Metastatic colonization by circulating tumour cells

Nature. 2016 Jan 21;529(7586):298-306. doi: 10.1038/nature17038.


Metastasis is the main cause of death in people with cancer. To colonize distant organs, circulating tumour cells must overcome many obstacles through mechanisms that we are only now starting to understand. These include infiltrating distant tissue, evading immune defences, adapting to supportive niches, surviving as latent tumour-initiating seeds and eventually breaking out to replace the host tissue. They make metastasis a highly inefficient process. However, once metastases have been established, current treatments frequently fail to provide durable responses. An improved understanding of the mechanistic determinants of such colonization is needed to better prevent and treat metastatic cancer.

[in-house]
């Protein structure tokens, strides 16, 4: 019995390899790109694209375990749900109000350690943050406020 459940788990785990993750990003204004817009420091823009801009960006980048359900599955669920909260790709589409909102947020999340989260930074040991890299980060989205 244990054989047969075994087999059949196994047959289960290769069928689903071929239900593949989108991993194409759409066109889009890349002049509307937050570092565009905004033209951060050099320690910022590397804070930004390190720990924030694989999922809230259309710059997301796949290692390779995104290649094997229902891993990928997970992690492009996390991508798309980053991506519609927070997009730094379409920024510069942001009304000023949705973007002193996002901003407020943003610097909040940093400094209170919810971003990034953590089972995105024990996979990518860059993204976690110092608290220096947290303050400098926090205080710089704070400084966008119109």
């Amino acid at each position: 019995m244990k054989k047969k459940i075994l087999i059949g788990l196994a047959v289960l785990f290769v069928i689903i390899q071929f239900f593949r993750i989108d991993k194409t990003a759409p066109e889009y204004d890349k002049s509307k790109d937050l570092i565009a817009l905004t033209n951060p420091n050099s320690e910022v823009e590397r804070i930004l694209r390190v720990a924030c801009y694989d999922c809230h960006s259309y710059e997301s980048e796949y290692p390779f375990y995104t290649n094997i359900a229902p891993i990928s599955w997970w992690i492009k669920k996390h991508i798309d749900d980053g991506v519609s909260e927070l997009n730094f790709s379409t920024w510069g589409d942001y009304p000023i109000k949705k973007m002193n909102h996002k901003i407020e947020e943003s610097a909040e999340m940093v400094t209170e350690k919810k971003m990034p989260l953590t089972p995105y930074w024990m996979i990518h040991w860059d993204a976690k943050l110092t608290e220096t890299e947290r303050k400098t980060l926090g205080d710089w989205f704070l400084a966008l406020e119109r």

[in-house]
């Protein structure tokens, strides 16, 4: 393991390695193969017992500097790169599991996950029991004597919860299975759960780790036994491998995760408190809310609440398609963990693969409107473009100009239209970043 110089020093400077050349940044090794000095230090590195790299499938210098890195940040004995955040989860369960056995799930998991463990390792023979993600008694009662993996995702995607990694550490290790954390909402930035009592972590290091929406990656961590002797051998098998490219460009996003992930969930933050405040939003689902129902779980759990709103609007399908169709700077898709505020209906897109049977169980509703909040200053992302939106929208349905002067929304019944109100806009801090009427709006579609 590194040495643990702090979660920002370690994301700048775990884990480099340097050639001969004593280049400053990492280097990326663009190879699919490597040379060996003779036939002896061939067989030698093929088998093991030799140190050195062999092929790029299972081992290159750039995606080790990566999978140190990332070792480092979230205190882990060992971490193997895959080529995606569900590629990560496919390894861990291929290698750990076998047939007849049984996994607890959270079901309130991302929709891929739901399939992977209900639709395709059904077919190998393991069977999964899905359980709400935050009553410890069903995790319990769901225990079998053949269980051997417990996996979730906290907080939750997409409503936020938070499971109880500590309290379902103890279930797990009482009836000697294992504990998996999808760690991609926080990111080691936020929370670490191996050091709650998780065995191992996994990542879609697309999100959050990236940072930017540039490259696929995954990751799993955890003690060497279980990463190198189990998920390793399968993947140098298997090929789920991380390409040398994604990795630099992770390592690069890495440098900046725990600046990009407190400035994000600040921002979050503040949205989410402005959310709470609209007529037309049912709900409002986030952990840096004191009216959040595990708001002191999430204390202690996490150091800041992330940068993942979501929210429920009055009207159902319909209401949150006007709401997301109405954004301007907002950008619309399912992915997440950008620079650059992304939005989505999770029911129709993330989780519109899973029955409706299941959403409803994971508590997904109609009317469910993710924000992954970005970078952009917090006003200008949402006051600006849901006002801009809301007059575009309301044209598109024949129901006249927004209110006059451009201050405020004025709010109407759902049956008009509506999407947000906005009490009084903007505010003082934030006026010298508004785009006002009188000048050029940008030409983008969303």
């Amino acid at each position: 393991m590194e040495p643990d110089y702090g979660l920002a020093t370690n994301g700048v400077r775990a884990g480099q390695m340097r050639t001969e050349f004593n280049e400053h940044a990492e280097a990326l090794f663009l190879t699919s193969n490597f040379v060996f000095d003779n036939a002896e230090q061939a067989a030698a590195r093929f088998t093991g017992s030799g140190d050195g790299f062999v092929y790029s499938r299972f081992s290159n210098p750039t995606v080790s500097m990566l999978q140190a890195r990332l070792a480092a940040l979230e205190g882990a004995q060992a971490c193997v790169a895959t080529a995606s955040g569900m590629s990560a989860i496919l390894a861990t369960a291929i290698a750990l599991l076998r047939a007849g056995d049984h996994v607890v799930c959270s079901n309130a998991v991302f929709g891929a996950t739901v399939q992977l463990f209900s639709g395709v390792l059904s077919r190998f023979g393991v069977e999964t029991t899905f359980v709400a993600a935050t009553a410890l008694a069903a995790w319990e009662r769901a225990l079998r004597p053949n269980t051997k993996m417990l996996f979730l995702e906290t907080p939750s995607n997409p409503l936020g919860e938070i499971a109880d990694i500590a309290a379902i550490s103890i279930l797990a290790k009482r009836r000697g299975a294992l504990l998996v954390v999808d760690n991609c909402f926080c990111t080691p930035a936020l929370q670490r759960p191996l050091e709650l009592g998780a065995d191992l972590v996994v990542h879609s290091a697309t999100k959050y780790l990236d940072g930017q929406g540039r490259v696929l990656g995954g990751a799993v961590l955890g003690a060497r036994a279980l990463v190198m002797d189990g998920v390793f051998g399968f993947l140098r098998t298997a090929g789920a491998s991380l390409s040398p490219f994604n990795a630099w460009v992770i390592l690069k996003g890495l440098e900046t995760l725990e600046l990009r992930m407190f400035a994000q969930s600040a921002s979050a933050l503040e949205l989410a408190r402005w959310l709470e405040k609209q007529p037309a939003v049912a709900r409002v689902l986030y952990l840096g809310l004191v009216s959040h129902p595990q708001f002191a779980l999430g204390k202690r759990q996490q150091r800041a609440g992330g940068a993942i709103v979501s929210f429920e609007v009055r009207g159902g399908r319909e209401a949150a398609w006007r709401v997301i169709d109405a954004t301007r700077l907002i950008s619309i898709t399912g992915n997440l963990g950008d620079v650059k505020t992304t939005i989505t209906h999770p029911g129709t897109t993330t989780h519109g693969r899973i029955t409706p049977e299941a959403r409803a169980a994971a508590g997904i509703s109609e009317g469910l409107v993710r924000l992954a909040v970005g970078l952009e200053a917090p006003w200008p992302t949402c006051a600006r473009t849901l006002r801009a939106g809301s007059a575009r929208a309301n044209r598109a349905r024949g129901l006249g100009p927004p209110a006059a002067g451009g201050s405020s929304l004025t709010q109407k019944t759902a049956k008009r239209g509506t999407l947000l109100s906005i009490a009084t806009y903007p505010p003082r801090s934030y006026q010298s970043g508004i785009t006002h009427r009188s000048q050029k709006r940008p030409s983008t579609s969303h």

Publication types

  • Research Support, N.I.H., Extramural
  • Research Support, Non-U.S. Gov't
  • Research Support, U.S. Gov't, Non-P.H.S.
  • Review

MeSH terms

  • Animals
  • Cell Proliferation
  • Cell Survival
  • Humans
  • Neoplasm Metastasis / drug therapy
  • Neoplasm Metastasis / immunology
  • Neoplasm Metastasis / pathology*
  • Neoplastic Cells, Circulating / drug effects
  • Neoplastic Cells, Circulating / immunology
  • Neoplastic Cells, Circulating / pathology*
  • Organ Specificity
  • Stem Cell Niche
  • Tumor Microenvironment / immunology